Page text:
“Since we got involved about three years ago, we’ve had about six OSU students working for dealers across Ohio each summer,” Papritan said, noting students can opt for work experience any academic quarter. He hopes to increase student and dealer participation as the program takes off.
Goedde estimated more than 100 students have graduated from Owens through the program, and Hughes estimated more than 3,000 students have participated since its inception.
Students with an agricultural and construction systems management major or minor are eligible to participate in the Ohio State plan, according to facilitator Bev Barrick. The company supplies the school with scholarship money for participants, but keeps a hands-off approach to the dealer-student relationship.
All the latest. The Owens program is nearly identical. In addition to scholarships, John Deere also provides the school its latest technology, including computers, specialty tools, and a rotating stock of equipment, both new and used.
“Some of the older stuff is used for engine and transmission repair in the labs, and lets us focus on diagnostics,” Goedde said. “We can actually hook up the laptop and see where the problem is.”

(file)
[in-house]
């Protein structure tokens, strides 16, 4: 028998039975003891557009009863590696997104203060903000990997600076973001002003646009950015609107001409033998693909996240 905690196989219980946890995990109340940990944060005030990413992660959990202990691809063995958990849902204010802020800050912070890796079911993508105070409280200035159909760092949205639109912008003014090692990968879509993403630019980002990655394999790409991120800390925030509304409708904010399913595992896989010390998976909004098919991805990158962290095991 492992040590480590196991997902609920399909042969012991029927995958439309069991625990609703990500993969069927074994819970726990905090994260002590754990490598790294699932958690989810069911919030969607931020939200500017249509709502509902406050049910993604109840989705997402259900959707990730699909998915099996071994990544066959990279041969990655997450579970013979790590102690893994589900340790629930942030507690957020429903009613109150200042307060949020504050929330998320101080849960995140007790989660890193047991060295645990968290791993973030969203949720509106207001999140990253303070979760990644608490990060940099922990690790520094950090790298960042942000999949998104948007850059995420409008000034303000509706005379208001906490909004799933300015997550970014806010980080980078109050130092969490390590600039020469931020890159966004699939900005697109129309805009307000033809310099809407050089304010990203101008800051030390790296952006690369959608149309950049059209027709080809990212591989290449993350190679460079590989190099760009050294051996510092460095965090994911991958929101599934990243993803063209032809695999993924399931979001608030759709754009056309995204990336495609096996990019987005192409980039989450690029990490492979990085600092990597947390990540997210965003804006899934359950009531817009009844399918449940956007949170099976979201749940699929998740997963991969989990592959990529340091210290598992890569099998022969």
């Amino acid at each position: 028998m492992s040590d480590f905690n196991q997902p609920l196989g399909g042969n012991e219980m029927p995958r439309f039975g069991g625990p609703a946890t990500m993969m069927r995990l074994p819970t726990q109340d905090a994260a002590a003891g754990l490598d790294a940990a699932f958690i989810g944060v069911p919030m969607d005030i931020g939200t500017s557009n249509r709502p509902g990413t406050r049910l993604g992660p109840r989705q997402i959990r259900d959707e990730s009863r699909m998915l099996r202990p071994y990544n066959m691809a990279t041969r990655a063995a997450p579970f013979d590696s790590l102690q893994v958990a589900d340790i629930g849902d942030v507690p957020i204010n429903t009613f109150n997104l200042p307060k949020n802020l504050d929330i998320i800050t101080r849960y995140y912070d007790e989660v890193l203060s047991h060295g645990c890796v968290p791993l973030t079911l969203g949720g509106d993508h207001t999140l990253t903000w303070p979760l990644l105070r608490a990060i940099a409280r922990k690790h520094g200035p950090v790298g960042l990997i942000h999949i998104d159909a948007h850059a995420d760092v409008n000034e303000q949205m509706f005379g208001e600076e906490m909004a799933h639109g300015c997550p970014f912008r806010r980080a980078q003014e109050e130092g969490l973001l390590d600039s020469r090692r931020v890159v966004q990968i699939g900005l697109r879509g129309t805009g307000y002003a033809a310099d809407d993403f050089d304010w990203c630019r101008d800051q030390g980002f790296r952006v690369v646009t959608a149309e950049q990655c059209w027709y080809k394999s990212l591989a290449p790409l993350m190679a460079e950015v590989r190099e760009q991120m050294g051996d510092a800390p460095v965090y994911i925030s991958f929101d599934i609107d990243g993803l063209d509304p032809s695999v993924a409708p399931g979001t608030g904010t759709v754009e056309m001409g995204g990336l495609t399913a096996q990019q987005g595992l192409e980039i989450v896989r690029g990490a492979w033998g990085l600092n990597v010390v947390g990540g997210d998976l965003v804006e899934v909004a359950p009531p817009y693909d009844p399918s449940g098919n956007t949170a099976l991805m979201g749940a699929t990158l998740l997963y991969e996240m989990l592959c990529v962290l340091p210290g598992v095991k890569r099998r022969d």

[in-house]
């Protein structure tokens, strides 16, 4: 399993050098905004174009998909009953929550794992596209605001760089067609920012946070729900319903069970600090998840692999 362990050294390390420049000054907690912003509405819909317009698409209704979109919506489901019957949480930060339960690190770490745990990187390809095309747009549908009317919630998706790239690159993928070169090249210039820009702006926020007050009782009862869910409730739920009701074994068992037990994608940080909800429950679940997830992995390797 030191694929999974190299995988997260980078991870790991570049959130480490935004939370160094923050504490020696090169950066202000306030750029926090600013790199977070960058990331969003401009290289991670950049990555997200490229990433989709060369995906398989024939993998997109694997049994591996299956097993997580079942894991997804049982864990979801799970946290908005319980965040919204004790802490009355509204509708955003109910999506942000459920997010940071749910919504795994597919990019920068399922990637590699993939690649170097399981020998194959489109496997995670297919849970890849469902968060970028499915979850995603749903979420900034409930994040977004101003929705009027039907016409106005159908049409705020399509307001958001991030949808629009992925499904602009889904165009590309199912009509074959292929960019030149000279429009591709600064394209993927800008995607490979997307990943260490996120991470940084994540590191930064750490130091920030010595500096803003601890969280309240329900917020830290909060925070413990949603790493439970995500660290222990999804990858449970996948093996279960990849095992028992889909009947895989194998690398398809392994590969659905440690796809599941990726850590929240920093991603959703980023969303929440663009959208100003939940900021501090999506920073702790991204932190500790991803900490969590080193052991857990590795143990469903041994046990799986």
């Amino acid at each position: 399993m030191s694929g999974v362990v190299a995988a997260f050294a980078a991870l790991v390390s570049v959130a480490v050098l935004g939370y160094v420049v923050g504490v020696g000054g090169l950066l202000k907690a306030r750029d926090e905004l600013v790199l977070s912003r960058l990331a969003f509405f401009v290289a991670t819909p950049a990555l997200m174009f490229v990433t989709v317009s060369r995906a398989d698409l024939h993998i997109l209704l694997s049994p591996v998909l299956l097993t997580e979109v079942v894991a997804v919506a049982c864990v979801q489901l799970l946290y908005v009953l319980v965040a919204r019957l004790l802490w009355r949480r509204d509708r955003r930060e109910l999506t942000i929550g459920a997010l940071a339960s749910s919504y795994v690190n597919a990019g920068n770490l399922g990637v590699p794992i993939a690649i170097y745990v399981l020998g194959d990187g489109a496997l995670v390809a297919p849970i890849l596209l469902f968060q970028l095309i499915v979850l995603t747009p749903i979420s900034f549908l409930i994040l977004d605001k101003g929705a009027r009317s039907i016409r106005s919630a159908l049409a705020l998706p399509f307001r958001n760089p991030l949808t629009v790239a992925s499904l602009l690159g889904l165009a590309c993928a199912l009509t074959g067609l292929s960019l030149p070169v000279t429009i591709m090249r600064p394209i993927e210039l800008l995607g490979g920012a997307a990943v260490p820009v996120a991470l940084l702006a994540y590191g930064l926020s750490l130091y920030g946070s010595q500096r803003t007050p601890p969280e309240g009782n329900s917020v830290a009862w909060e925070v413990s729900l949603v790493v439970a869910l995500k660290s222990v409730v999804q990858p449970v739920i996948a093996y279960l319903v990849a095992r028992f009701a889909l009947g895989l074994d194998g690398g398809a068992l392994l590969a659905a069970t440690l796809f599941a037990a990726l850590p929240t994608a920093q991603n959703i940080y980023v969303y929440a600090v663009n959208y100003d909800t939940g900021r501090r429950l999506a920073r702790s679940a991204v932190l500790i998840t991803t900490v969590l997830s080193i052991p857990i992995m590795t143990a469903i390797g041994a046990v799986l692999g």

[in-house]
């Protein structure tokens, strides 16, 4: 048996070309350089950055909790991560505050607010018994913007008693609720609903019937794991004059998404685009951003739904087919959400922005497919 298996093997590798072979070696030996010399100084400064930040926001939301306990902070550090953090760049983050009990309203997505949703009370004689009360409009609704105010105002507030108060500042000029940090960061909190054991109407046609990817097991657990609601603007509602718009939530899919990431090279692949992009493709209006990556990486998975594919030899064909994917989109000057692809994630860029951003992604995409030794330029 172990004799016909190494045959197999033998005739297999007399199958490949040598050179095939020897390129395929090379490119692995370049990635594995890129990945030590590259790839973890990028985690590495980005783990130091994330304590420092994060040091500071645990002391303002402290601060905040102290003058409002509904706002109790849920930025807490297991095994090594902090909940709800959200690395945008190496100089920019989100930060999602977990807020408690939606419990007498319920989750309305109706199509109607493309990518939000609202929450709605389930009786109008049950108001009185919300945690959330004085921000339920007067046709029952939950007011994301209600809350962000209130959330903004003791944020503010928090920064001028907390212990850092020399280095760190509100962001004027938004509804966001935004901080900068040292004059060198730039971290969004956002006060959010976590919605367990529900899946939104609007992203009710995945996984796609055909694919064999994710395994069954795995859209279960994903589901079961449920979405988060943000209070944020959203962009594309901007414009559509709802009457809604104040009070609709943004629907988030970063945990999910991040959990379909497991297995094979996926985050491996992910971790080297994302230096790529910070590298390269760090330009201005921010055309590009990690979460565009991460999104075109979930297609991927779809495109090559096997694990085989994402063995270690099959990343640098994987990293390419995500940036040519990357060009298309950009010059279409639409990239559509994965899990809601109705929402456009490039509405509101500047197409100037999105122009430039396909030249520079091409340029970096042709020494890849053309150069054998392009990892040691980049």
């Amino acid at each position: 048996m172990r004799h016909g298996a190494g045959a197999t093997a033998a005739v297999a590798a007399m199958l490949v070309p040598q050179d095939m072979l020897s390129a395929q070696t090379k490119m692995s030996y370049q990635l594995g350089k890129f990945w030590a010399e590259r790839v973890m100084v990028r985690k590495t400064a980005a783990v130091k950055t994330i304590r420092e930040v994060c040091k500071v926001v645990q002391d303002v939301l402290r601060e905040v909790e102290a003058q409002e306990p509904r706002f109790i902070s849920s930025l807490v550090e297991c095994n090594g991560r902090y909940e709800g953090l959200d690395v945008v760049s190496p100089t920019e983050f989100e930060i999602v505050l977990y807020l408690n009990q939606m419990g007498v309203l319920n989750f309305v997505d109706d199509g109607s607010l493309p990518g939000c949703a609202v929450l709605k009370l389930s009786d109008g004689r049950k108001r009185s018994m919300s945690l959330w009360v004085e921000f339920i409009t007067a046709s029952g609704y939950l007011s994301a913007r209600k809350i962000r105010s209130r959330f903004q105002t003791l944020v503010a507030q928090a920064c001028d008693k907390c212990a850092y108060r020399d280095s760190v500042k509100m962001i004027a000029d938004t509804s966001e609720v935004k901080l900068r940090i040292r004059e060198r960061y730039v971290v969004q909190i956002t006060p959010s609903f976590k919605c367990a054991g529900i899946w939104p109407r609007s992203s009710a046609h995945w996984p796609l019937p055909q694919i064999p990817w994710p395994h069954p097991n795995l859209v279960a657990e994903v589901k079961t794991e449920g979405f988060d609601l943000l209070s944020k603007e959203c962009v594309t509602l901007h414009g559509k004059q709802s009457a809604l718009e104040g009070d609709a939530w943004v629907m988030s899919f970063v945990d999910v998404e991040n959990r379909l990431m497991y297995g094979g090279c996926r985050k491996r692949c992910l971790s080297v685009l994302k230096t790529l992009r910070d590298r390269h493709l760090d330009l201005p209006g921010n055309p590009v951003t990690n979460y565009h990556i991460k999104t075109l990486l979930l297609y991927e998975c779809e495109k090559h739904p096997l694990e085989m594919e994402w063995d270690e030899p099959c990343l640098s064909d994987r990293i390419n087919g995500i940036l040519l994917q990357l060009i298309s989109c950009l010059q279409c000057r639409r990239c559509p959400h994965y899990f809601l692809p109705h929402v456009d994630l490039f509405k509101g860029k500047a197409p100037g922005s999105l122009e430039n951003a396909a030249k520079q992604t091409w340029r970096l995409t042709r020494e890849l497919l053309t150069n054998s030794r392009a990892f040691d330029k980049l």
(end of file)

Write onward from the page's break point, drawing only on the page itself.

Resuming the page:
In addition to learning features specific to John Deere equipment, students are also required to work at a dealership.
“I’ve learned a good deal at the dealership and in the classroom,” said Jeff Knueve of St. Henry, Ohio, a second year student at Owens. “I like the hands-on lab work, and can’t stand a lot of book work, so the program fits me well.”
Classmate Clayton Waddle from Washington Court House, Ohio, credits the hands-on work for his academic achievement and enjoys program flexibility.
“My grade point average is probably higher now than it ever was in high school, and that’s because I’m learning what I really want to know,” he said. “And I’ve got options when I graduate to either go back to the farm or get a job with a dealer.”
Well-rounded. The management track involves courses required by Ohio State for a bachelor’s degree, plus at least one quarter of dealership employment.
“They just throw you in there and let you experience a little of everything,” said Zach Hetterick, a senior at OSU who interned with a dealership for two quarters. The Felicity, Ohio, native said workplace interaction taught him more about how business is done and customer relations than any classroom could have.
“Plus, you start to realize why you learned what you did at school, and can use what you learned working in the classroom,” he said.
Dealer operators see benefits, too.
“The problem in dealerships is that most young people no longer grow up on farms,” said Joyce McCutcheon of Elder Ag and Turf in East Palestine, Ohio.
“This is a great way to get experience and is also a stepping stone because of the educational foundations that are built. Students coming out of the program know more than how to turn a wrench,” she said.